Australia is following the path of the United Kingdom and is planning to create a public register that will unmask the shell company owners who take advantage of tax avoidance by the international companies.

The Guardian reported that the Canberra government has expressed on making a public commitment to put the name of beneficial ownership in the register within weeks before London hosts an anti-corruption conference in the middle of May as confirmed by British Prime Minister David Cameron.

The decision followed the Panama Papers leakage that showed over 800 Australians were helped by the law firm Mossack Fonseca and supported the companies’ tax avoidance deeds. The files leaked to the International Consortium of Investigative Journalists and revealed the names of the world’s richest people who used the complicated structure of shell companies to hide their illegal money in offshore accounts.

The intention of the government behind taking such step is to make sure Australia works in accordance with the G20 commitments that requires corporate transparency, thereby making it easier for the Australian Securities and Investments Commission (ASIC) to track the illegal tax avoidance matters.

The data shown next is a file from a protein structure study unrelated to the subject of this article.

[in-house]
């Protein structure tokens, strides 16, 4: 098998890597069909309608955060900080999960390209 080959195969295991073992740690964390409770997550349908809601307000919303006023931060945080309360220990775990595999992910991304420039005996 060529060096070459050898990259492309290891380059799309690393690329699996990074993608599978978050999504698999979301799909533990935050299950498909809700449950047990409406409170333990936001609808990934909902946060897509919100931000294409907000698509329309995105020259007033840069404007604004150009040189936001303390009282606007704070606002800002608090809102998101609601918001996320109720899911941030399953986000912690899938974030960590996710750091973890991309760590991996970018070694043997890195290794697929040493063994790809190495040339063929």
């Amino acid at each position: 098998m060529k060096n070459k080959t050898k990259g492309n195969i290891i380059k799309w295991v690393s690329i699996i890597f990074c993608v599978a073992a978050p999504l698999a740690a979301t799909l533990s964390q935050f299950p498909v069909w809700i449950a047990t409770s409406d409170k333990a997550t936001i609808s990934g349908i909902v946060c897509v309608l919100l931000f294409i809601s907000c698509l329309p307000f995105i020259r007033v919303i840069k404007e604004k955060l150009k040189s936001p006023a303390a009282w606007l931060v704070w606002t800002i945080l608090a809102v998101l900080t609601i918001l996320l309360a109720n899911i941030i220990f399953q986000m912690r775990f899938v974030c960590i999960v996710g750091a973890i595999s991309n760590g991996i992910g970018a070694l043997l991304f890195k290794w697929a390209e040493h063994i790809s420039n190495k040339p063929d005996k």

Assistant Treasurer Kelly O’Dwyer has confirmed that the measures will be announced soon in the coming weeks. “We agree there needs to be a registry of beneficial ownership in our country,” O’Dwyer told The Guardian in an interview. “It does improve transparency. It means that the public and law enforcement agencies know who ultimately controls the company. It means it is a lot easier to expose wrongdoing or fraudulent conduct. It makes it much easier to disrupt illicit financial flows and it makes it much, much harder to engage in tax avoidance.”

The Labor Party has not yet committed to the creation of the public register.

Oxfam Australia Chief Executive Helen Szoke said that it is the first positive step taken by Prime Minister Malcolm Turnbull’s government. “What we have right now is a financial system that allows big business and the super-rich, here and abroad, to hide millions of dollars that they should be paying in tax,” Szoke said as quoted by “Tackling tax evasion is an opportunity to deliver more revenue for the Australian national budget to spend on health and education while also helping some of the extremely poor nations that were our closest neighbours.”